Charlie

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  • in reply to: Stephenson – poacher turned gamekeeper? #711697
    Charlie
    Participant

    J. Lobb, That’s right I DO blame the architect. Yes the powers that were had a lot to do with it, but the majority of Mr. Stephenson’s architecture that I’m aware of is awful – with the exception of the Central Bank. And those resposible in the ESB for the desicration of Fitzwilliam St should be shot. Maybe the building there would be acceptable if it was stuck in some industrial estate. Shot too should most of the Corpo be for the Wood Quay disaster which has only recently been masked by the half decent STW building.

    Paul, I agree that this thread has gone off the point. For my part of the ranting, I appologise!

    in reply to: Stephenson – poacher turned gamekeeper? #711694
    Charlie
    Participant

    Sam Stephenson seems to have done more than any other architect to screw-up Dublin architecturally. A list of the crap he’s designed would proabably overload this message board.

    in reply to: interesting….. [ Calatrava ] #714596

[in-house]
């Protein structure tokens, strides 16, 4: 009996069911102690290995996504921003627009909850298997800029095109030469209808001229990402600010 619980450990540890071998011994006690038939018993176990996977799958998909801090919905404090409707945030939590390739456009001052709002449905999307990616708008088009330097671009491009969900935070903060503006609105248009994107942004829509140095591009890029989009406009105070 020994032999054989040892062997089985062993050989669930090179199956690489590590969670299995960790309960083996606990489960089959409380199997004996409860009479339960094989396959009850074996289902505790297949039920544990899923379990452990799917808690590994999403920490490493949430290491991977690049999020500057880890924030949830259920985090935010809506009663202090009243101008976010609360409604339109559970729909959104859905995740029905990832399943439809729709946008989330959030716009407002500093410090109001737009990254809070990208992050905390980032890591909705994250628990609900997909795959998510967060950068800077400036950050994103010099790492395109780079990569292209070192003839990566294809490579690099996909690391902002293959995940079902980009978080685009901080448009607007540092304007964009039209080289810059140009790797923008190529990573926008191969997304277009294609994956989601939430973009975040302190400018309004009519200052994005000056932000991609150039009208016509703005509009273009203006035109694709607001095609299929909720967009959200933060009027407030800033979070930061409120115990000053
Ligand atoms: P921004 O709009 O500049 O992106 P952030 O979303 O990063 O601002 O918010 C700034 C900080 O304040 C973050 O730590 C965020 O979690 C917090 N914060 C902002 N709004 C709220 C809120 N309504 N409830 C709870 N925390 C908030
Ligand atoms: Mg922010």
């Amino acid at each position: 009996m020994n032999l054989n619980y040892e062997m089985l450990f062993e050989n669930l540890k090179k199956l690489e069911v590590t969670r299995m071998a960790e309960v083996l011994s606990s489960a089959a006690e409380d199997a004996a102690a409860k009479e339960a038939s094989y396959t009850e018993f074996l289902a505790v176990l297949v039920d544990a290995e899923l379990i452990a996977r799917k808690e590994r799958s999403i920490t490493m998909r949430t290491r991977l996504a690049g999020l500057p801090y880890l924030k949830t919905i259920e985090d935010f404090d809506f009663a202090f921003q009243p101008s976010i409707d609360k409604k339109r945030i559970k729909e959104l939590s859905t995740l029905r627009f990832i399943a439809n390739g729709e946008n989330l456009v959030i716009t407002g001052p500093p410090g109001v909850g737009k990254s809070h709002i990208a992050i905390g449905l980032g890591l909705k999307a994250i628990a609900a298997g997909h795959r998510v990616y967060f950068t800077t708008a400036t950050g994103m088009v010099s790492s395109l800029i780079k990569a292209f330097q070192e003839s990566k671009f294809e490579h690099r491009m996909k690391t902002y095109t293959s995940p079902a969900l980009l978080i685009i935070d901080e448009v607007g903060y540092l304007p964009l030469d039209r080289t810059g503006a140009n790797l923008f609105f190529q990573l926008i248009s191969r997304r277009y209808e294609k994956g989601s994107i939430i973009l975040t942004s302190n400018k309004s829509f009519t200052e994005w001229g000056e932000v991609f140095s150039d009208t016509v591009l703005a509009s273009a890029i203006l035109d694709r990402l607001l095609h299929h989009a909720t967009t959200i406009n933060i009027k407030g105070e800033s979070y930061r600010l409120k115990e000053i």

Charlie
    Participant

    If this photo impression is accurate, we are in for it bigtime! This design is totally out of place at this extremely narrow stretch of the Liffey. Its height looks set to obscure quayside views up or downriver. Such an intrusive design should never have been proposed, in my opinion. Surely we can a have modern design that is also in proportion with the site?

    Alas, this whole thing symbolises the idiocy of the city planners who have already destroyed big chunks of what was once a gracious and attractive city.

    in reply to: skyline #711616
    Charlie
    Participant

    I agree that the uncontrolled sprawl of Dublin into the surrounding counties is a problem, but not one that is a direct result of low density in the city. There is an undeniable demand for suburban housing and the developers are right to capitalise on that. Where they are wrong however, is in the appalling design of ALL of these suburban estates. The 3/4 bed semi looks roughly the same as it did 30 years ago & that’s just not good enough for the prices being charged.

    As regards Dublin’s ‘precious’ skyline – it hasn’t got one. Parts of Dublin are really beautiful, but there are more areas that are mediocre and even more that are just disgusting. Fitzwilliam & Merrion Squares – lovely. Go north a couple of blocks and you find yourself in one of the nastiest (architecturally & otherwise) areas of the inner city (around Pearse st, Macken st & surrounding quays) where urban renewal has meant the building of god awful 2 storey corpo houses in inane clusters, surrounded by derelict warehousing.

    I am in favour of the Georges quay development, & the NCC plan. I would like to see tasteful high rise being built to best utilise the remaining areas of the docks. This would have the added benefit of adding interest into the monotonous skyline that seems to merge into one with the sea in that area.